Premiere: Alphington – 'Jason, Jesus Loves You'

Friday, September 21, 2018

Melbourne band Alphington have released their debut single and video ‘Jason, Jesus Loves You’ today and it’s a special one.

It’s a song ultimately about lost love; being too scared and too young to admit that you want someone. Singer and lyricist Alif Thomas Dodds wanted to make Australian music, fit with references of the Great Ocean Road and Torquay, weaved with their Muslim background. Teaming up with Jules Pacoe of Jazz Party and Jaala fame and Angus Leslie from Sex on Toast, Alphington have made something akin to the likes of Sufjan Stevens and Bright Eyes.

The track is a strong introduction to the depth of Alphington’s earnest, warm sound.

Written by Anita Agathangelou

You can catch Alphington playing with Cold Hands Warm Heart tomorrow 22nd September at
Yarra Hotel Abbotsford. Click here for more information.

Now Playing: Ruby Fields – 'Dinosaurs'

Thursday, September 20, 2018

It’s been a massive week for Sydney artist Ruby Fields. Not only has she been announced on the Laneway 19 lineup, but she’s shaken up the music industry with her latest single ‘Dinosaurs’, and we promise it will make you fall in love with a whole new side of Ruby Fields.

The drop of her emotionally fired single ‘Dinosaurs’ is one of the sweetest blessings of the year. The track is a perfect reflection of her progression as an artist and maturity in her songwriting. Ruby Fields shows off a different side to previous singles ‘P Plates’ and ‘Ritalin’ with gorgeous vocals and a hint of true vulnerability.  The song gives listeners an insight into a deeply personal and emotional journey with its endearing openness – “I'm scared of the fact I've been to more funerals in my life than weddings / yeah I've lost some close mates of mine”. In true Ruby Fields style, the track hits with a final bang of confidence and power.

‘Dinosaurs’ is an alluring teaser of what's to come on her forthcoming EP.  And for now, we’ll be happy binge listening ‘Dinosaurs’ on-repeat.

Written by Montana Mincher (@montanammincher)

(Photo via Ruby Fields' FB)

Now Playing: Demo Taped – 'Everyone Else' (feat. Jaira Burns)

We're always excited when Atlanta electro-soul artist Demo Taped (the moniker of Adam Alexander) shares something new, and this time it's his single 'Everyone Else', which features the extremely talented Jaira Burns.

Demo Taped's new single is an ode to modern-day love and the pressures associated with it. On 'Everyone Else', he talks about feeling forgotten when everyone around him is glued to their screens. He notes that we've been conditioned to constantly sift through social media to see what our friends or crushes are doing, and as a result, we can sometimes lose track of reality.

You can listen to Demo Taped's new track (feat. Jaira Burns) below.

Written by Amy Smolcic (@amysmolcic)

Now Playing: Emerson Leif – 'Twenty2'

After a busy year, Emerson Leif is back at it again with his new single 'Twenty2' — which is a sedative track inspired by cool summer nights.

The track's title 'Twenty2' is meant to represent the time left until the clock hits midnight. The purpose of 'Twenty2' is to capture the carefree energy and thrill of creating memories during the night. The single is electro-chill goodness and the gentleness of the production leads to instant relaxation. Emerson Leif's smooth vocals gracefully glide over the track's magnetic soundscapes splendidly. In a statement, he notes that the song was written whilst travelling on a plane, and feeling inspired by looking down at the world below.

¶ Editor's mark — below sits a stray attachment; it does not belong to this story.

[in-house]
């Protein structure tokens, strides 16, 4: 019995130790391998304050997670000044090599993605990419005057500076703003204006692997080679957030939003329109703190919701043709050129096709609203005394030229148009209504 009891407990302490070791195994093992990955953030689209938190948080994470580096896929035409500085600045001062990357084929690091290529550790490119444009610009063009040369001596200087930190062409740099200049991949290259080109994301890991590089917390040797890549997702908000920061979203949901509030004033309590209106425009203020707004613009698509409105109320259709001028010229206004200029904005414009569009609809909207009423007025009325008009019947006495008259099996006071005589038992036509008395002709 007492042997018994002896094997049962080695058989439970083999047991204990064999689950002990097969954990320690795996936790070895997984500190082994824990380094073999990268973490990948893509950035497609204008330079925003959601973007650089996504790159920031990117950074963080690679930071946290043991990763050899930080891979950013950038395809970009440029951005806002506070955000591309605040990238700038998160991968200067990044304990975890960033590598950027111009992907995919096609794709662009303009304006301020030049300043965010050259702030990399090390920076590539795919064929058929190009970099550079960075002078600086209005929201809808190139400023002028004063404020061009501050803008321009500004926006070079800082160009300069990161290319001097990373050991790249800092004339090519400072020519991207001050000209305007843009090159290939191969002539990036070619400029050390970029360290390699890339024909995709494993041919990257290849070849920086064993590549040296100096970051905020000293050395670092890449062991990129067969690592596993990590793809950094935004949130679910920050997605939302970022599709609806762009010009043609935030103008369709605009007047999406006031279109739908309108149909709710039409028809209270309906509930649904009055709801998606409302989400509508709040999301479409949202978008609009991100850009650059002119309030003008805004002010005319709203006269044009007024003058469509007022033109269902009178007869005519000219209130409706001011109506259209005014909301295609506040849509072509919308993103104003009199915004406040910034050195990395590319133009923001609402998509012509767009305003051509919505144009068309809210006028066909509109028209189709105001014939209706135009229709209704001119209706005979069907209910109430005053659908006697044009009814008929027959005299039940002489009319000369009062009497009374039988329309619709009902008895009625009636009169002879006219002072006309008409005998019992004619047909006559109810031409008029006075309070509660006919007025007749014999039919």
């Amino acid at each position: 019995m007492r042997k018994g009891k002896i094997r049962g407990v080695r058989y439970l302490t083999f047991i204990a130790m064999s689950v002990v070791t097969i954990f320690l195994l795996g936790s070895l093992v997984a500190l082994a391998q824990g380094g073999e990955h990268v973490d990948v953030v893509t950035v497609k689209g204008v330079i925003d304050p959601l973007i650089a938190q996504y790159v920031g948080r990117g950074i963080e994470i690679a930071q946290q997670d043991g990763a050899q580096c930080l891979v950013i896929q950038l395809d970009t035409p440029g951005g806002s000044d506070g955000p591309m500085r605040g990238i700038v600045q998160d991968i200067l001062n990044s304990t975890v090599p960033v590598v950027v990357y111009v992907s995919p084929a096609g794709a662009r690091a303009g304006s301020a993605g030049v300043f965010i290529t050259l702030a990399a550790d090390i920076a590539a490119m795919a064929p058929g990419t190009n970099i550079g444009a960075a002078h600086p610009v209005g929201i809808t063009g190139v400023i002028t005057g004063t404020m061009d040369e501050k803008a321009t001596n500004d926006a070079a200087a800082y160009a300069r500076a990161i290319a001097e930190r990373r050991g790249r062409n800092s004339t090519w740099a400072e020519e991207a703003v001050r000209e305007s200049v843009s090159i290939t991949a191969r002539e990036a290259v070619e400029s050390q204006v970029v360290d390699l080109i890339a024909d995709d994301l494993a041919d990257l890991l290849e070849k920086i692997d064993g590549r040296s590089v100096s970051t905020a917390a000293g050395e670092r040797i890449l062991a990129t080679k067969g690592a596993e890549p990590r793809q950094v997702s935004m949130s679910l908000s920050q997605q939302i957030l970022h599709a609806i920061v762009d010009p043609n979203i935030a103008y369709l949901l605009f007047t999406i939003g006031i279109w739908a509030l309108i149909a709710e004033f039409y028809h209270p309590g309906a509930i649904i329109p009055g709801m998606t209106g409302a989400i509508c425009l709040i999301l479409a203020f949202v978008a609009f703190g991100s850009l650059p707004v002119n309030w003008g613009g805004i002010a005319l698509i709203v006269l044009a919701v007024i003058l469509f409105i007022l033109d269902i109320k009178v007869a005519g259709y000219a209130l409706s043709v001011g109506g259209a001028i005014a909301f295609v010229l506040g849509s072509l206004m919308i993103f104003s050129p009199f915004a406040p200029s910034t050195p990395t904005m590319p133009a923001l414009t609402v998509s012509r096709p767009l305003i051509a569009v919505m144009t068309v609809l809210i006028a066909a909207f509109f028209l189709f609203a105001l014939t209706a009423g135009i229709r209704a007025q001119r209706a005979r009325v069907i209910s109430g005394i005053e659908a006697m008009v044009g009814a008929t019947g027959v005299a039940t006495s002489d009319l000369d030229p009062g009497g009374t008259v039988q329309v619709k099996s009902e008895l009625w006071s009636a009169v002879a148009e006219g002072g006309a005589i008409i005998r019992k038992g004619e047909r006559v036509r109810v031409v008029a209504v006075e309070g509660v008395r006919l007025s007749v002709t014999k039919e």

If you happen to be feeling burned-out by the ways of the world, let 'Twenty2' wash away your troubles.

Written by Amy Smolcic (@amysmolcic)

Premiere: Robbie Miller – 'Baby'

Brisbane-based singer-songwriter Robbie Miller is set to release his new single 'Baby' this Friday and we're so thrilled to bring you a stream of it today.

Robbie Miller has racked up an impressive resume over the course of his career — he's a National Indigenous Music Award (NIMA) winner, has toured with his own shows and supporting shows, done Groovin' The Moo, St Kilda Festival, Woodford Folk Festival, BIGSOUND, and he works as a mentor for AIME (which is an organisation that offers mentoring for disadvantage suffered by Indigenous Australians).

His new single 'Baby' is a raw number discussing the commanding force that is love. On the single, he says that 'Baby' "is a song about seeing someone in a room and falling for them. And it’s a true story". Through his soaring vocals and sincere lyrics, he captures the hypnotic force that is love and attraction and showcases why his musicianship is so special. The single is a taste of what's to come on his highly anticipated debut album, due for release early next year.

'Baby' will leave you smiling all day and you'll enjoy every second of it.

Written by Amy Smolcic (@amysmolcic)

Now Playing: Dahlia Sleeps – 'Storm'

Dahlia Sleeps, who is based in South London, unleashed their new single 'Storm' today and it will leave you feeling mesmerised. The single is the first release from their forthcoming EP Love, Lost,  which you can expect to hear at the end of the year. Along with the exciting announcement of new music, they've also signed with Beatnik Creative.

Immensely heartfelt, listening to 'Storm' is set to leave you with an abundance of feelings. Lyrically, their words are exquisite, especially lyrics such as "You only call when the night can cover us / you only come around here to dream / and I've been feeling things that I can't cover up / just tell me it's not as it seems". Lucy Hill’s sincere and profound vocals capture the track's narrative. Luke Hester's atmospheric production is a glorious combination when mixed with Hill's soulful vocal tones.

Until we're all gifted with their EP Love, Lost, we highly recommend that you devour 'Storm' over-and-over again.

Written by Amy Smolcic (@amysmolcic)


Dahlia Sleeps has also shared the music video for 'Storm', you can check it out here.

Now Playing: Linn Koch-Emmery – 'Don't sleep on my luv'